Mercury Methylation Pathways in Connecticut Freshwater WetlandsEPA Grant Number: F5B20251
Title: Mercury Methylation Pathways in Connecticut Freshwater Wetlands
Investigators: May, Cynthia
Institution: Yale University
EPA Project Officer: Lee, Sonja
Project Period: June 1, 2005 through May 1, 2006
Project Amount: $111,000
RFA: STAR Graduate Fellowships (2005) RFA Text | Recipients Lists
Research Category: Academic Fellowships
Mercury contamination in our nation’s water is a large-scale threat to human health. Past research has identified two pathways involved in the transformation of inorganic mercury to its toxic and bioavailable form, methylmercury, in aquatic systems: biotic and abiotic methylation. Studies have indicated that organic matter type (labile or refractory organic matter) may control which pathway predominates. The purpose of this project is to measure organic matter type and methylmercury concentrations in the sediment of five freshwater wetland systems in Connecticut in an attempt to identify a dominant methylation pathway. The identification of a methylation pathway improves understanding of how methylation is occurring and, as a result, has important implications for management decisions that may impact mercury methylation rates in aquatic systems.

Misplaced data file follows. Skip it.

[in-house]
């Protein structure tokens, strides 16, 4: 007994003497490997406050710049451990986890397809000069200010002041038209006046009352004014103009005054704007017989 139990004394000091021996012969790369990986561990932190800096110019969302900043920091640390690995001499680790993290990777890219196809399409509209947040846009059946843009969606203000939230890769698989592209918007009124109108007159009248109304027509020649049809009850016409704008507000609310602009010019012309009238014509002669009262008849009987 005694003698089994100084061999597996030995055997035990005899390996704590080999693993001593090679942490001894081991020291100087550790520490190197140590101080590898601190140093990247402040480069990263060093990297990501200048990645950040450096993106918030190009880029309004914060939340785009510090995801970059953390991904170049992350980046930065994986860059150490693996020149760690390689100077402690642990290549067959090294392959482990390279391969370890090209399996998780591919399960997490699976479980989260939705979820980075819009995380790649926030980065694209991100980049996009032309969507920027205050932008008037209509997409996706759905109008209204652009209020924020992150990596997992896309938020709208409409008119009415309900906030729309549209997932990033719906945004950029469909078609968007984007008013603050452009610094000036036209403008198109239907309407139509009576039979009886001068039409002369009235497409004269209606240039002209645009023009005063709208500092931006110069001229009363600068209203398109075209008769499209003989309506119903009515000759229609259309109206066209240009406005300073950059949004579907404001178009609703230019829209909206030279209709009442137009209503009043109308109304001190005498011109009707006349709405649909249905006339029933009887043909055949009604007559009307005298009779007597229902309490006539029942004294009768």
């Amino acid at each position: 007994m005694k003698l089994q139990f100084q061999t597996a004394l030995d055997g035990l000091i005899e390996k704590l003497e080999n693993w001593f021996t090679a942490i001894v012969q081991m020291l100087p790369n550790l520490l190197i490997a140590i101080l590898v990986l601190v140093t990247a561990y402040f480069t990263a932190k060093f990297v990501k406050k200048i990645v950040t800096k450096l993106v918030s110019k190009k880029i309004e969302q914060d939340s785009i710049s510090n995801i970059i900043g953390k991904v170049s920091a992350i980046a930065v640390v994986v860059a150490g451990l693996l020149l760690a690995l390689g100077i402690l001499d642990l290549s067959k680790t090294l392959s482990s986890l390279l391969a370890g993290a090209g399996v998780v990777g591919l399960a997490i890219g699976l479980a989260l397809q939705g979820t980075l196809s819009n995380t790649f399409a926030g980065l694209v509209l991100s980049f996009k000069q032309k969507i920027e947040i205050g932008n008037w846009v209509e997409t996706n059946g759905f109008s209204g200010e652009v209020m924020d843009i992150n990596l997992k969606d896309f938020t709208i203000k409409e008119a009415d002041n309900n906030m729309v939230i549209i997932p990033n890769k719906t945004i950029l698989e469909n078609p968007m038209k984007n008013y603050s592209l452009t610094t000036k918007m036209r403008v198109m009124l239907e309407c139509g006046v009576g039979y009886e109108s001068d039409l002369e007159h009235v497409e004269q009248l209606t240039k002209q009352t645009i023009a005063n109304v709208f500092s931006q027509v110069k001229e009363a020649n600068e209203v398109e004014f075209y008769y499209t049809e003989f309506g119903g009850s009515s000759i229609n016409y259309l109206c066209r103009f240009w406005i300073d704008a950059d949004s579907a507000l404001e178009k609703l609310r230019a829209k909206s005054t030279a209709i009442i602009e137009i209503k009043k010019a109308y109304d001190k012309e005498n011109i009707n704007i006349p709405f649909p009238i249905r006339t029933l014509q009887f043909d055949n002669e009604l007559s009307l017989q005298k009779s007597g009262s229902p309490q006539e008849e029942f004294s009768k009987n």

The objective of this research is to answer the following questions:
- Are DOM type and methylmercury levels significantly well-correlated to suggest a predominant mercury methylation pathway in freshwater wetland systems?
- How do refractory and labile concentrations of DOM in sediment pore water vary among freshwater wetland systems in south-central Connecticut?
- What is the significance of abiotic mercury methylation in freshwater wetlands in south-central Connecticut?
Concentrations of DOM (labile and refractory) and methylmercury in the sediment of five freshwater wetlands in south-central Connecticut will be estimated. Sediment cores will be extracted from eight representative sites within each of the five wetland systems for a total of 40 sample cores. The particulate and pore water portions of the sediment cores will be analyzed for DOC, POC, pH, temperature, sulfate/sulfide, total mercury, and methylmercury using EPA standard methods.
Significant correlations between methylmercury and labile DOM concentrations are expected, indicating primarily biotic mercury methylation in the freshwater wetland systems examined.